Our ability to predict, minimize and mitigate negative impacts, and our ability to live sustainably within the ecology of this planet, rests on three things: our understanding of the forces that shape and reshape the organisms and ecosystems around us, our understanding of the way these organisms and ecosystems shape and reshape our societies, and our capacity to collectively mobilize knowledge in the service of sustainability.  I am trained as an ecologist, a natural historian, and a conservation biologist, and until recently, my work centered on the first of these issues – human and non-human forces that shape the contours of biological diversity.   This work includes basic questions in biodiversity research (e.g. understanding the forces that define, create and maintain life on this planet), but it has often emphasized the application of science in the service of solutions to the most pressing human-caused impacts on diversity and ecosystem function.   Here, research areas include the impacts of climate change, habitat loss and fragmentation, invasive species, and the disruption of species interactions.  In the past 7 years, my work has expanded to include more explicit efforts to explore and to enhance the synthesis and mobilization of knowledge within and beyond my field, and my research arc has taken me into increasingly collaborative projects in which the goal is to build knowledge across disciplines.  For more on what I have been up to recently, download my CV (here)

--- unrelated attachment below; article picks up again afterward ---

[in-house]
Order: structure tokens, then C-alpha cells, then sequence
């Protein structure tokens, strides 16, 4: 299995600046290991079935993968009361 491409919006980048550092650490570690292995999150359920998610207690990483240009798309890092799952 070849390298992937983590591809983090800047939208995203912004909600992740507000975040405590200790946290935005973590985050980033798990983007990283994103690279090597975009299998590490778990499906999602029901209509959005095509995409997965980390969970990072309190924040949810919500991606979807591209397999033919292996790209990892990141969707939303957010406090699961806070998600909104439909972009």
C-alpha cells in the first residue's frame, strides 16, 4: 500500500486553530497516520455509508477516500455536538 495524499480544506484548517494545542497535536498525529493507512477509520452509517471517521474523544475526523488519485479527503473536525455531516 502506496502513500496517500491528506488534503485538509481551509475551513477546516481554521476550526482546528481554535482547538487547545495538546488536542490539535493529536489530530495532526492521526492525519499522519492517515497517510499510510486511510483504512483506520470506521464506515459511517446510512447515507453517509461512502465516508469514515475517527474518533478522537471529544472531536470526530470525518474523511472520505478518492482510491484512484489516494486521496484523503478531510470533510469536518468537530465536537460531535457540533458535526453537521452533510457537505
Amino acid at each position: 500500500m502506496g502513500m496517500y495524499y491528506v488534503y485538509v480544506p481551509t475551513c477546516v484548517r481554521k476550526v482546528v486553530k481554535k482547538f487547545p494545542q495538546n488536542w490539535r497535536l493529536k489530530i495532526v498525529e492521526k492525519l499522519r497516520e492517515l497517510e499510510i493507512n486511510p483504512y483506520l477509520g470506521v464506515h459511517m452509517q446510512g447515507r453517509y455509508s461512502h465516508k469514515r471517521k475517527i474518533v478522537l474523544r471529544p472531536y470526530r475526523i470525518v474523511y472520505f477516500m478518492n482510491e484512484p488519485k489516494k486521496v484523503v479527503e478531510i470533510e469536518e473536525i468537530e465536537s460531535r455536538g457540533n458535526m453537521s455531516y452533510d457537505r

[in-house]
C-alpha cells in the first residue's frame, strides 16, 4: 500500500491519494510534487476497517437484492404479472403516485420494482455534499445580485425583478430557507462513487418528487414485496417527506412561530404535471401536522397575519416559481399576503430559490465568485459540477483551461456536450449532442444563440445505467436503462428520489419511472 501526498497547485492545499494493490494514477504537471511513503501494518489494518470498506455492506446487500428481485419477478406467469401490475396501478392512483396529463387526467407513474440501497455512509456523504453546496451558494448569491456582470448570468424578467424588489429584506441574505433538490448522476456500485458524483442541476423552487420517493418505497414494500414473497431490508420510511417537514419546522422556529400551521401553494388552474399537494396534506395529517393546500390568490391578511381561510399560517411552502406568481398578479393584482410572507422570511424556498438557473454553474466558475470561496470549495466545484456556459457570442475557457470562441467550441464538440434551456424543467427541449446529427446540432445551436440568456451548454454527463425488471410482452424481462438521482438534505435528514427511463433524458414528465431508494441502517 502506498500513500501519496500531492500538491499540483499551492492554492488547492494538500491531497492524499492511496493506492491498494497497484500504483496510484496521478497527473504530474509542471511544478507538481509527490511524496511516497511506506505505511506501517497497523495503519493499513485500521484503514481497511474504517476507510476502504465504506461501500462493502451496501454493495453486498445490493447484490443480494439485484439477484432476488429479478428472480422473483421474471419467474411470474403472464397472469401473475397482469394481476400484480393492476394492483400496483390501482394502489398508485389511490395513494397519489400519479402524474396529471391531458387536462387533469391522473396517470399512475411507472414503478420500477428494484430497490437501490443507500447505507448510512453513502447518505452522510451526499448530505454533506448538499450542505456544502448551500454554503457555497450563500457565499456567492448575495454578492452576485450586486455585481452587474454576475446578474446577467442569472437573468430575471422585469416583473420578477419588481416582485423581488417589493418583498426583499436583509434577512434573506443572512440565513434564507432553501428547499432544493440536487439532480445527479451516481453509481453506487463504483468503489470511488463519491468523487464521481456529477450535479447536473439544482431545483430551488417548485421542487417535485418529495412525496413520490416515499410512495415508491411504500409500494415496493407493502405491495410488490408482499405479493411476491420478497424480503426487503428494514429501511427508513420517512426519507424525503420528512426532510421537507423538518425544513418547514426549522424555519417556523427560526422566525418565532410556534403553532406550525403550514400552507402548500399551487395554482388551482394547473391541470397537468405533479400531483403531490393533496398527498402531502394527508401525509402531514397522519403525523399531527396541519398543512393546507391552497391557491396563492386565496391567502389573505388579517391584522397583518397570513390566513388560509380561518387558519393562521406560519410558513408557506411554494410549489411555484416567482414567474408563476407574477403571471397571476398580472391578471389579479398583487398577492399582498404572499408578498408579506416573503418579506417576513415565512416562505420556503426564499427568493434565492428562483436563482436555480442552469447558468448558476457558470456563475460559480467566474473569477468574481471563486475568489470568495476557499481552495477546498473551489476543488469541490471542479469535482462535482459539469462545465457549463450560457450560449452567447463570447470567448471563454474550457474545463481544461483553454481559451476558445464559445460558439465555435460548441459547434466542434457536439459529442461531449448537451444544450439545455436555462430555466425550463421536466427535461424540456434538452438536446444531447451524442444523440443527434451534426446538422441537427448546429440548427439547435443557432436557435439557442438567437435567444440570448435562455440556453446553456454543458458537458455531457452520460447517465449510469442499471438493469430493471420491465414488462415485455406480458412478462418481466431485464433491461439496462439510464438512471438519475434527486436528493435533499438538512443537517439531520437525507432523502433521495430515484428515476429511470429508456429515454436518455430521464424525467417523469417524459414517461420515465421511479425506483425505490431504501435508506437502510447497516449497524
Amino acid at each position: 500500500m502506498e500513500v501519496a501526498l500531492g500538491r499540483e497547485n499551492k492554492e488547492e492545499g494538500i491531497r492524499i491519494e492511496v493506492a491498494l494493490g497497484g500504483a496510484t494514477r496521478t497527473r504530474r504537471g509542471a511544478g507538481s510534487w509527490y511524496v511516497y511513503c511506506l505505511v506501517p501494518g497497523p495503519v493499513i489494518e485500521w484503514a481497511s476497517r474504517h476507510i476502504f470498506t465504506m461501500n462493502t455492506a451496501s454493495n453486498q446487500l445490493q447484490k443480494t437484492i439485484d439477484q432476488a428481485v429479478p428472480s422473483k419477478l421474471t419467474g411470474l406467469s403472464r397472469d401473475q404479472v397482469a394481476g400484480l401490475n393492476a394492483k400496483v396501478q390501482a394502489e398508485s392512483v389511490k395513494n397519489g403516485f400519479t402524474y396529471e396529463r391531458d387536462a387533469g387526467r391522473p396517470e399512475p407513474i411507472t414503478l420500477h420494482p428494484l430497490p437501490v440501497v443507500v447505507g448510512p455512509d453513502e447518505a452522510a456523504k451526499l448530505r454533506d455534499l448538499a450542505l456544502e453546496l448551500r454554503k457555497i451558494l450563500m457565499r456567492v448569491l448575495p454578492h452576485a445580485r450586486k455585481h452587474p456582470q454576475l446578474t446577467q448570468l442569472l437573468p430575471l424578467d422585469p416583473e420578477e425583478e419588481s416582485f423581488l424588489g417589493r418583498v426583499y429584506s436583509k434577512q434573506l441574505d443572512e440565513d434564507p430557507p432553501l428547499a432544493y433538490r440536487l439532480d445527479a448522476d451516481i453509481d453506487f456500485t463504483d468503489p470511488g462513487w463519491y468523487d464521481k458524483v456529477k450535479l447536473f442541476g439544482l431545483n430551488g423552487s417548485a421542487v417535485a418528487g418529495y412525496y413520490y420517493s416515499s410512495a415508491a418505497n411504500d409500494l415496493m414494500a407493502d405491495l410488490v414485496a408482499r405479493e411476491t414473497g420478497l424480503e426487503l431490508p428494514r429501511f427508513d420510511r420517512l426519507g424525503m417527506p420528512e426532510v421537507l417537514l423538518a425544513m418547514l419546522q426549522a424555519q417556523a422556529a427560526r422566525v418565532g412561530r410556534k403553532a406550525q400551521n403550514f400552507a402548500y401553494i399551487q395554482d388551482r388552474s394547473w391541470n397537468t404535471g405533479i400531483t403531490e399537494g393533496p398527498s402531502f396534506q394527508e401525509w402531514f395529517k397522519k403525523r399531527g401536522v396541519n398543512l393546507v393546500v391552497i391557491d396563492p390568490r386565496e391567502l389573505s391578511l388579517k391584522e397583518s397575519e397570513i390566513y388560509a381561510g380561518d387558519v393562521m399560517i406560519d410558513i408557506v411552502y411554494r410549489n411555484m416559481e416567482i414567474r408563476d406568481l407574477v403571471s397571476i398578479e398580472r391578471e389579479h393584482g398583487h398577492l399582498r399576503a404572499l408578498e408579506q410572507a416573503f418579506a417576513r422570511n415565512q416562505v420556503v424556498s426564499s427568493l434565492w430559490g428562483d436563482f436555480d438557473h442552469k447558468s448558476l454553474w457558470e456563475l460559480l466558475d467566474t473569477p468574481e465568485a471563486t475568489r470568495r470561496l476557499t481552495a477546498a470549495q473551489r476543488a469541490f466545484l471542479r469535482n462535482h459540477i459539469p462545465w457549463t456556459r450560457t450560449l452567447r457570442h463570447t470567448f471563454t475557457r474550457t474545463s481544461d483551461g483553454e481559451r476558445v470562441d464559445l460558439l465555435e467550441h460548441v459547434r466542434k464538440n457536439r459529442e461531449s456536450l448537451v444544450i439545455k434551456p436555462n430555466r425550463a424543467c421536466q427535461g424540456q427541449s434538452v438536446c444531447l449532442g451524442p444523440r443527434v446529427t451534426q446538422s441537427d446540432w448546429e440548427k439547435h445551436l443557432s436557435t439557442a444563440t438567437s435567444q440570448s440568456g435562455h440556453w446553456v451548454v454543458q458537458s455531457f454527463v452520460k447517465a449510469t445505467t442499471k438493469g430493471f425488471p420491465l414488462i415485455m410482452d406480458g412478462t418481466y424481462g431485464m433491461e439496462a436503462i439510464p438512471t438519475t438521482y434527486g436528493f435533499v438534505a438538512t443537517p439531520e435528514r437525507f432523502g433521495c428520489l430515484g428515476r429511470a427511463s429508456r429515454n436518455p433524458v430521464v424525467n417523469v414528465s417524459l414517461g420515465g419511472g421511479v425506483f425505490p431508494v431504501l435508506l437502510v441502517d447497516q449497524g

Recent posts by Dr. Joshua Tewksbury

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The opening Plenary Session of ESA in Baltimore is focused on Ecology’s Relevance to Earth’s Future, and speakers include Jim Collins, Margaret Palmer, Tom Lovejoy, Doug Erwin, Rush Holt and David Tilman (with luck, the ESA website will have Tom and David added to the roster soon).  I have been asked to facilitate the live and online conversation and Q&A surrounding […]

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The following post appeared last month on the Leopold Leadership blog, Leopold 3.0.  This is a great collaborative blog focused on catalyzing environmental change as an academic, and a resource for communications, team building, networking and a whole bunch of related material. Comments are enabled on the original site, so that is a great place […]

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